As we round the corner into December, it’s becoming apparent that this will not be a normal holiday season, but many of our local businesses and event venues have come up with creative ways to get in the holiday spirit.
Buy a Bag of Toronto, shop at the One Of A Kind Online craft show or visit the Distillery District’s online Winter Village in place of its usual Christmas Market. You can also shop the St. Lawrence Market and Old Town at ShopOldTownTO2win or the Trinity Bellwoods Virtual Christmas Flea Market. And for cat lovers, there’s the Meowy Catmas Virtual Show. See “Fun Things To Do” for more holiday events.
If you are looking for guidance on how to plan for the holiday season while keeping family and friends safe, check these guidelines to celebrate safely.
So many people have stepped up to help our neighbours through this pandemic. If you know of someone who is making a difference in our community, please nominate them for our Community Recognition Awards (see below).
I want to take a moment to recognize the people in my office: Nancy, who is largely responsible for putting together these updates; Benna, who answers hundreds of phone calls and emails every day; and Pranav, who keeps track of the Legislature and plays a pivotal role in the Spadina-Fort York Community Care program. These are only partial statements — they work long hours and do whatever it takes to serve our community.
While many of us have been out there supporting people who are experiencing homelessness, we need to advocate for long-term solutions. If you’re interested in joining our homelessness workgroup, please email my office.
In light of National Housing Day on November 22, I have posted videos throughout the week to raise awareness of the housing & homelessness crisis in Toronto. Check them out below!
- I asked the Conservative Government why they aren’t supporting the NDP bill to create more protections for tenants.
- I asked why the Liberals spent 15 years with a majority government and still left Ontarians with a housing crisis.
- Ford's Bill 184 made it easier to evict tenants, but housing was an issue well before, with the Liberals admitting they simply did not do enough.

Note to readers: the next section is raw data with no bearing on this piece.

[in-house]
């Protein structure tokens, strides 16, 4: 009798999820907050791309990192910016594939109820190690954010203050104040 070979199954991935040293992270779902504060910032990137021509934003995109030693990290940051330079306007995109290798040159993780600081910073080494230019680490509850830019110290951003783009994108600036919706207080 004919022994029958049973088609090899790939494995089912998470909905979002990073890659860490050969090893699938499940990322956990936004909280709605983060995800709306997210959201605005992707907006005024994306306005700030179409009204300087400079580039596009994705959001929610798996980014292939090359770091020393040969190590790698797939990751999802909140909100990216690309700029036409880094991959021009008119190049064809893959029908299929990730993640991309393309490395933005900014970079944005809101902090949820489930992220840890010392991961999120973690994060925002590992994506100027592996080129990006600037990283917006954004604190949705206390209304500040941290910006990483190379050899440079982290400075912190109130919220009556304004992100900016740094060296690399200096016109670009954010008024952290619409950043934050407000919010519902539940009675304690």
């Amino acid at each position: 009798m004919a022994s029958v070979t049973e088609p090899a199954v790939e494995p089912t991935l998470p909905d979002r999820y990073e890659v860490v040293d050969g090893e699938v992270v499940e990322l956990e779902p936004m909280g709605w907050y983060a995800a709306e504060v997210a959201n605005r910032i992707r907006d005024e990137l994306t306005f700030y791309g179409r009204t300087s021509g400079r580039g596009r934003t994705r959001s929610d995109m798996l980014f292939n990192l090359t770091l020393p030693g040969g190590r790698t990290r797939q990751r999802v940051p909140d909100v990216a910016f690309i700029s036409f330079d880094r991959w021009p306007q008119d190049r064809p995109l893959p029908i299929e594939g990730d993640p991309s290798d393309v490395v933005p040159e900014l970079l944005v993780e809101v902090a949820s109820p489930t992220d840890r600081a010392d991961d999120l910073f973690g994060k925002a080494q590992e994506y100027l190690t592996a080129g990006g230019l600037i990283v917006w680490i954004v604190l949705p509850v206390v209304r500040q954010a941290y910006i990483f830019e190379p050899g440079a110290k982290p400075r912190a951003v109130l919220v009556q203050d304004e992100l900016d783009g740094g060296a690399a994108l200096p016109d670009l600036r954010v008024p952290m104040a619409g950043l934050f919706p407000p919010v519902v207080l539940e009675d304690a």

The Premier’s Bill 184 made it easier to evict tenants, but housing was an issue well before, with the Liberals admitting they simply did not do enough.
The provincial government has come under fire from the Auditor General for its handling of the pandemic. Check out this and other news below, and be sure to scroll down to see local artist Monianne Barrat’s Remembrance Day photograph.
Every day there is good news about vaccines that are being developed to control COVID-19. We won’t be rolling up our sleeves just yet, but it’s a sign that we are getting through this. Please continue to support each other — call seniors, vulnerable residents and friends who live alone just to let them know that you are thinking of them.
Community Recognition Awards
Nominations for my Community Recognition Awards are now open!
The awards will recognize and thank residents, businesses and organizations for their outstanding efforts in the community. This is a wonderful opportunity to celebrate the amazing things that people are doing to help others and that make the Spadina-Fort York riding such an incredible place to live.
During these challenging times, there have been many moments of hope and we have seen incredible generosity that has inspired our community, while often going unrecognized.
Do you know someone that has gone above and beyond to help our community? Has someone gone out of their way to be a great neighbour?
Nominating someone is easy! Click here to complete the online form.
Deadline for nominations is December 31, 2020. We hope to recognize all of our great neighbours early in the new year. Email my office at [email protected] if you have any questions.
Auditor General’s Report:
- Ontario’s Auditor General published a special report on Ontario’s COVID-19 Response Faced Systemic Issues and Delays. Auditor General Bonnie Lysyk says the province’s response to COVID-19 in the winter and spring of 2020 was slower and more reactive relative to other provinces. The audit looked at three areas: emergency management and pandemic response; outbreak planning and decision-making; and laboratory testing, case management and contact tracing. It found a number of contributing factors leading to this slower pandemic response, including outdated provincial emergency plans, insufficient staff and significant changeover in leadership at Ontario’s Provincial Emergency Management Office (EMO), as well as systemic issues such as the lack of lab surge capacity and outdated IT systems. A new governance structure to respond to the pandemic was not presented until a month after the state of emergency was called. The Auditor General says much of this was avoidable as Ontario failed to act on key lessons identified after the 2003 SARS outbreak that had not been implemented.
This report reiterates what the NDP has been saying for months – the Ford government’s response to the COVID-19 pandemic has been ineffective and riddled with confusion and delays. The report also sheds light on the fact that, after the SARS epidemic, the Liberals had a majority government for 15 years and yet failed to implement necessary improvements and investments in our public health infrastructure. It is imperative that we invest in public health and take a proactive approach to emergency issues – if we had, lives could have been saved.